Blueprint for Success: Elementary and Secondary Education Act 2010


Today, the Federal Department of Education published President Obama’s blueprint for an reauthorization of the Elementary & Secondary Education Act (ESEA), most famously known as the “No Child Left Behind Act” after an amendment by President Bush in 2001. Bush’s legislation was intended to close the achievement gap between white and ethnic minority students by requiring all children to be proficient in reading and math by 2014. The pillar of that amendment was a two-tier, pass/fail system for evaluating schools. To receive federal funds to improve, a school is required to reach Adequate Yearly Progress (AYP), based on data from state standardized tests. Many believe this process resulted in lower standards for “failing” schools and the wide-spread practice of “teaching to the test,” as there were no national standards and little support to help schools reach AYP.
In his revision of ESEA, Obama hopes to create a system of accountability in which teachers and administration have continued professional development that ensures students will be “college- and career- ready” by the time they graduate high school. The goals of Obama’s blueprint, as stated are to:

“(1) Improv[e] teacher and principal effectiveness to ensure that every classroom has a great teacher and every school has a great leader; (2) Provid[e] information to families to help them evaluate and improve their children’s schools, and to educators to help them improve their students’ learning; (3) Implement[sic] college- and career-ready standards and developing improved assessments aligned with those standards; and (4) Improv[e] student learning and achievement in America’s lowest-performing schools by providing intensive support and effective interventions.”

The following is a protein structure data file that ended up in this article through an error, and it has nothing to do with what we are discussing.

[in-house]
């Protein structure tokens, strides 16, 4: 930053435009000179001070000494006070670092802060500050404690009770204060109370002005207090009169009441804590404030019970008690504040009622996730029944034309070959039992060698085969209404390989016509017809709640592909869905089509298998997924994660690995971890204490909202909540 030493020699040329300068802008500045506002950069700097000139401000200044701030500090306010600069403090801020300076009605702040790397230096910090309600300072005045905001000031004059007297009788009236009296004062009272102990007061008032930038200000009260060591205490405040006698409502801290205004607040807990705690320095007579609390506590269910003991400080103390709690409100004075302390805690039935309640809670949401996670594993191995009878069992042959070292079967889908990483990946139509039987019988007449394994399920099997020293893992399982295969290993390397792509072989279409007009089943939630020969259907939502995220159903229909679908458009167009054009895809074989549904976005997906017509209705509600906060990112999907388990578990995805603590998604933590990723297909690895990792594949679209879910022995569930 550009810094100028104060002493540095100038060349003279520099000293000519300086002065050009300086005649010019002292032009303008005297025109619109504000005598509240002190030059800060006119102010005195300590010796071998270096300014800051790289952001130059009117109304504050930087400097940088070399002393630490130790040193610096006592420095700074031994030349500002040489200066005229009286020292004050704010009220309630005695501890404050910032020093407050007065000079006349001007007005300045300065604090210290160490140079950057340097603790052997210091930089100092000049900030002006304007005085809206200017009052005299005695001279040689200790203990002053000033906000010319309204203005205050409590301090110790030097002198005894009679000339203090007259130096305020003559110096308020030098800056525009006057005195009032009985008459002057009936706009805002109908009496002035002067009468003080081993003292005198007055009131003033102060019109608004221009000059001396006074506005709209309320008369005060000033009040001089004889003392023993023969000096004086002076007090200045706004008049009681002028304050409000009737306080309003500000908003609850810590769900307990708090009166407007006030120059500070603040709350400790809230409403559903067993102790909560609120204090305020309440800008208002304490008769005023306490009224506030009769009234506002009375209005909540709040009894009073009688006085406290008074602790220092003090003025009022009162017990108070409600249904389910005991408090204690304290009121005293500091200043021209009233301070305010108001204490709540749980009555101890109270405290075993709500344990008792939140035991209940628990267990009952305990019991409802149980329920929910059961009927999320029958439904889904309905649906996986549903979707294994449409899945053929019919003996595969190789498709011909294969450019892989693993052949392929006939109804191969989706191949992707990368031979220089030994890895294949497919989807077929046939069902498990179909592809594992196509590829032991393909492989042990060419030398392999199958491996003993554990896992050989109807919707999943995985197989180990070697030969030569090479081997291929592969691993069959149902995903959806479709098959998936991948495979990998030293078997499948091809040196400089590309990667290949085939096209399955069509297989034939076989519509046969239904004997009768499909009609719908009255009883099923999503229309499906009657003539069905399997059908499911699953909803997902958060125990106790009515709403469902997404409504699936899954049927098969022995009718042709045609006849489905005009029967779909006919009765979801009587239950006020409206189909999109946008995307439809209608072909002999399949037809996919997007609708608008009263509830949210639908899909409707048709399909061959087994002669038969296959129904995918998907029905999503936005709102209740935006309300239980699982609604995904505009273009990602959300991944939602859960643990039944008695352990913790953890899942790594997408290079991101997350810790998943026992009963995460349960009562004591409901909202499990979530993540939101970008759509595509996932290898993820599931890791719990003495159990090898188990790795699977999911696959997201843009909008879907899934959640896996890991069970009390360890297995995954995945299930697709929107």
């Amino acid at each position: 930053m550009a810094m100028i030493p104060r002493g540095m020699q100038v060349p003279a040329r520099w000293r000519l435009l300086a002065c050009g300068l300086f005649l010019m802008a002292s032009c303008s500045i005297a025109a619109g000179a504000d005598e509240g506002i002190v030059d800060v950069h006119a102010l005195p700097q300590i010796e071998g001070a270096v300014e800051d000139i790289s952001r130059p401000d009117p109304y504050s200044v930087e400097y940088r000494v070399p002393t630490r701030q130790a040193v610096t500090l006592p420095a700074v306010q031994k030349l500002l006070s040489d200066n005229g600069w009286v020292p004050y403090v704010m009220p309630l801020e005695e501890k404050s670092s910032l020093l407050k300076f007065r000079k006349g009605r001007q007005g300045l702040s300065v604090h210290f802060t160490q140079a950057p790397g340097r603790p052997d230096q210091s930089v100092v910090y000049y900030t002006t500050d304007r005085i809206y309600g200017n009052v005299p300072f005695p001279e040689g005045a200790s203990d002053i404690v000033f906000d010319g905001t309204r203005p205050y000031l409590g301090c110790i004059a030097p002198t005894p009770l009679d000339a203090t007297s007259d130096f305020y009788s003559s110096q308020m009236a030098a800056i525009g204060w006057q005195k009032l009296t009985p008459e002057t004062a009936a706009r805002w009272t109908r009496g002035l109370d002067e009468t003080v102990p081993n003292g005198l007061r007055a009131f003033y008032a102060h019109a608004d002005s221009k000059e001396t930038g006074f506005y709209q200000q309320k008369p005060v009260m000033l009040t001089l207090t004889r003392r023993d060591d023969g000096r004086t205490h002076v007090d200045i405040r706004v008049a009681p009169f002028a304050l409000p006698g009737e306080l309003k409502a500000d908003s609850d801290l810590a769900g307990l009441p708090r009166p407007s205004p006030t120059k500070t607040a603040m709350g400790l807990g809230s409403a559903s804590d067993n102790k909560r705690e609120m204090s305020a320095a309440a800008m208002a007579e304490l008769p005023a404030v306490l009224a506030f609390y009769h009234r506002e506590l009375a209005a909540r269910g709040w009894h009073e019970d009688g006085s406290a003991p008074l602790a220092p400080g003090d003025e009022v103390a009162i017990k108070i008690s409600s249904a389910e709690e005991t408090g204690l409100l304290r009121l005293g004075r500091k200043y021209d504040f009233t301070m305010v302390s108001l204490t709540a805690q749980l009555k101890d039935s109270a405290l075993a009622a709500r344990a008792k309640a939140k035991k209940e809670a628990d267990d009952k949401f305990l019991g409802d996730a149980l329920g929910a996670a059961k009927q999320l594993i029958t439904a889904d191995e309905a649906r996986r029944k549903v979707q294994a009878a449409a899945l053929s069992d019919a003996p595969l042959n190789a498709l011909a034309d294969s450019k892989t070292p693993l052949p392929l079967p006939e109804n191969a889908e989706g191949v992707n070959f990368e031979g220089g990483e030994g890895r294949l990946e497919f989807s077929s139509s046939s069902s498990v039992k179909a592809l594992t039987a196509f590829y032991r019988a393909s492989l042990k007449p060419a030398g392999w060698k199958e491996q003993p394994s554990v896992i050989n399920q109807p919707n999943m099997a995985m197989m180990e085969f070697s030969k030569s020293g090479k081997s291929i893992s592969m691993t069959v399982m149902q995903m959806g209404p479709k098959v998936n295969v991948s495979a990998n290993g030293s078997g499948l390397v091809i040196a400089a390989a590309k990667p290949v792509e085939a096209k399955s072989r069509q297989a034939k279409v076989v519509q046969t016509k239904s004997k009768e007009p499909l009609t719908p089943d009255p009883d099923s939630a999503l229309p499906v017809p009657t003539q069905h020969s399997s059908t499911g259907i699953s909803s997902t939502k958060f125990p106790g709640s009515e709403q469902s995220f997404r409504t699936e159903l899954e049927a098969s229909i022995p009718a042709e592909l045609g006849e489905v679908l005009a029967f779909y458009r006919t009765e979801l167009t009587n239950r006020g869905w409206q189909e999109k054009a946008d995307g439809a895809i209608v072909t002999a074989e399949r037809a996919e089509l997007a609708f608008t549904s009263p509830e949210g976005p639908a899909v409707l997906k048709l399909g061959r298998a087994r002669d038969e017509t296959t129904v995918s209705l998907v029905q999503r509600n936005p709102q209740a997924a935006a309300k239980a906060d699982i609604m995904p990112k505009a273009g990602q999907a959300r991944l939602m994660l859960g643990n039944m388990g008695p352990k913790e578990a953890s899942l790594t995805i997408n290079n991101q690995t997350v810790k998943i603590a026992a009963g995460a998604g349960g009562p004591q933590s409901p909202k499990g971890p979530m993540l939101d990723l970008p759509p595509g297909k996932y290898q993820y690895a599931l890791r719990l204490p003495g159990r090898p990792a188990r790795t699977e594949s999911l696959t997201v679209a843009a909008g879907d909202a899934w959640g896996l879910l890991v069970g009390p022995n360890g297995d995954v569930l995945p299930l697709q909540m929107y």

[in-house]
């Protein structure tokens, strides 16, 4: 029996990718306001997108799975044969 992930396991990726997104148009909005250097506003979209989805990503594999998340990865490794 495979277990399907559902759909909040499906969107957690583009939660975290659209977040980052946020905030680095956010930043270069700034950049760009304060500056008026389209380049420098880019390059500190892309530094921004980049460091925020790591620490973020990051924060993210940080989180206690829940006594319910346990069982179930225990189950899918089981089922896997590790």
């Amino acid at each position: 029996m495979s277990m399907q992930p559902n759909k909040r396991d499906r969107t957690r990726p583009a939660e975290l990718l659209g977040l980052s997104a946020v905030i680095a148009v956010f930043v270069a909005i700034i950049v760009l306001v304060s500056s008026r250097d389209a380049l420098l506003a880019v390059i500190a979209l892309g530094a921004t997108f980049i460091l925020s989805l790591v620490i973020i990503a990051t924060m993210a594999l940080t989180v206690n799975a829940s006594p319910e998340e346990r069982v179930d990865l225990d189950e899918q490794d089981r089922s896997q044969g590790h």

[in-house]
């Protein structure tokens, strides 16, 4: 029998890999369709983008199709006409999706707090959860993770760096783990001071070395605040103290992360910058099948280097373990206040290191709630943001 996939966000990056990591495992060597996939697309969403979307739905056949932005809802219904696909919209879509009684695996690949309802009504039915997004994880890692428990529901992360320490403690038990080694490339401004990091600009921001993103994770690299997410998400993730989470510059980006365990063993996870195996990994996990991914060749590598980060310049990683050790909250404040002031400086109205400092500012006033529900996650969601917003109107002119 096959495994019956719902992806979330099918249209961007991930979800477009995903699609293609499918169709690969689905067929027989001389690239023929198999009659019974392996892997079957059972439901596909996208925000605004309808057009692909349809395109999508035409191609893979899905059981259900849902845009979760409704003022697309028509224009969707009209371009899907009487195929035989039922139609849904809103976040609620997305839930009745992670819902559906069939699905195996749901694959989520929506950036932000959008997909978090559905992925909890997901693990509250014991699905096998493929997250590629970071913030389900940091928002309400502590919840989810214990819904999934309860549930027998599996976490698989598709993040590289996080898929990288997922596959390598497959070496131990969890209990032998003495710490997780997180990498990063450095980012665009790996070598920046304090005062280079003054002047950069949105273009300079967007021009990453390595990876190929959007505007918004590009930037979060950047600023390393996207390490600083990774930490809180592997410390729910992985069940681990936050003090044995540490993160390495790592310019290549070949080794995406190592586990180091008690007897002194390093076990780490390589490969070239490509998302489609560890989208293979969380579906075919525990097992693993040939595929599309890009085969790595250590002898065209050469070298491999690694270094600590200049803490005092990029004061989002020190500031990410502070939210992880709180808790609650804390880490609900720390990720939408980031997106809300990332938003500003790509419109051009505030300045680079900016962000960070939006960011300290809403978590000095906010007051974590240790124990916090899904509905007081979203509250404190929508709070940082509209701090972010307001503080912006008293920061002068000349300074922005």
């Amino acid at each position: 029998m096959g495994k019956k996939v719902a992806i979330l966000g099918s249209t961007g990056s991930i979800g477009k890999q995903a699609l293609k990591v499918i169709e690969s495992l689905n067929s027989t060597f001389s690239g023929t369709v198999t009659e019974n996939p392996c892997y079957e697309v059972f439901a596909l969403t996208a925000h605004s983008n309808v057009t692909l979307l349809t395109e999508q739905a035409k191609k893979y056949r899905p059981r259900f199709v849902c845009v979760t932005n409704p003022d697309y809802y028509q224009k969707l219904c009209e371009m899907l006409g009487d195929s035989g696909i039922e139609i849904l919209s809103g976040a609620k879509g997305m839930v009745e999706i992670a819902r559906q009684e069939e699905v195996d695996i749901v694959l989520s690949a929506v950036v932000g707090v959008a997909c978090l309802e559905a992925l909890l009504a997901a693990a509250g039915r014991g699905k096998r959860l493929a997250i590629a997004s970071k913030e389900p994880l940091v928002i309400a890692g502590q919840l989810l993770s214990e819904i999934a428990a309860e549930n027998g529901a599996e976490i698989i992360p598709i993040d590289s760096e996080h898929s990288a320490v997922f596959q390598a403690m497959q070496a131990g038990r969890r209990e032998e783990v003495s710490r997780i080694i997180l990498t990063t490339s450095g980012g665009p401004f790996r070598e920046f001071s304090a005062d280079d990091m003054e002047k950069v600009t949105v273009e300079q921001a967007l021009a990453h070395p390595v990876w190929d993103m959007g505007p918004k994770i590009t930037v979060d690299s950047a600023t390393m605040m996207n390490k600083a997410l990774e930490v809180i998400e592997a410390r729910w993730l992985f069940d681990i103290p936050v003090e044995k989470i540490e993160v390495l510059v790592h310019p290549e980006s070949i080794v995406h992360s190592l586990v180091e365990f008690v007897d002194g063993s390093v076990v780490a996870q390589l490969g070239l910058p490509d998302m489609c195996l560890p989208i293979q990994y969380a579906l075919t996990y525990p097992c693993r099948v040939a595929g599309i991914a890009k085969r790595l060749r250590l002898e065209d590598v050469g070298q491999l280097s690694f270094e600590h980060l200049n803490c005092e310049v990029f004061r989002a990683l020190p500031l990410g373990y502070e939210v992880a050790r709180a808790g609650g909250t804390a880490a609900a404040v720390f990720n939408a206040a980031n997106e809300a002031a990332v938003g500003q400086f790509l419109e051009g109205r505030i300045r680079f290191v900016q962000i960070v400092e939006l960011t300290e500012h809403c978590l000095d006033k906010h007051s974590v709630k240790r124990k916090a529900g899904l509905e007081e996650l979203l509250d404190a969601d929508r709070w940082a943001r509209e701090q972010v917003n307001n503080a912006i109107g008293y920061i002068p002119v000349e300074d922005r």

By 2014 schools are expected to adopt higher standards based on a Common Core Standards model drafted by the National Governors Association , which has been well received by many state education boards. To do this, the President’s blueprint calls for improved data systems throughout school districts that measure each student’s academic growth, regardless of the performance level at which he starts. In addition, schools will be allowed to submit data from test scores other than math and reading for annual ratings. As far as accountability for faculty effectiveness, Obama proposes to use "value-added" indicators (i.e. tracking how much students learn throughout the school year under a given teacher) through analyzing principals' classroom observations and reviews of lesson plans. Thus far, the only discord surrounding the proposed amendment is based on the lowest 5% of schools — about 5,000 — Secretary of Education, Arne Duncan says “he'll require them to take drastic steps to improve, including firing their principal and, in some cases, at least half of their staff…” In response to this teaching unions have raised some concerns. While the full bill isn't available online yet, after Congress reviews it, it is widely expected to pass.

DC VOICE is a proponent of Obama’s blueprint, and looks forward to future expansion of the legislation with specific data and plans for implementation. From the beginning, DC VOICE has been an advocate for systemic, needs-based reform through engagement. Obama’s plan to improve data collection nationally among schools, as well as, allow schools to inform their own process of rejuvenation is in accordance with our own mission and plans for equity. As best stated by Obama, in his introduction:

“Instead of labeling failures, we will reward success. Instead of a single snapshot, we will recognize progress and growth. And instead of investing in the status quo, we must reform our schools to accelerate student achievement, close achievement gaps, inspire our children to excel, and turn around those schools that for too many young Americans aren’t providing them with the education they need to succeed in college and a career.”

With Obama’s mentality transforming the way our nation views the school system and reform; hopefully, quality teaching and learning outcomes in public education will come to be viewed, not only as more attainable, but most important for the future of our country and its children.

(Check out Secretary of Education, Arned Duncan, at our Ward 5 townhall meeting as he shows how DC VOICE reform efforts are in accordance with that of the federal government. Click Here.)

Demand Reform. Demand Equity.



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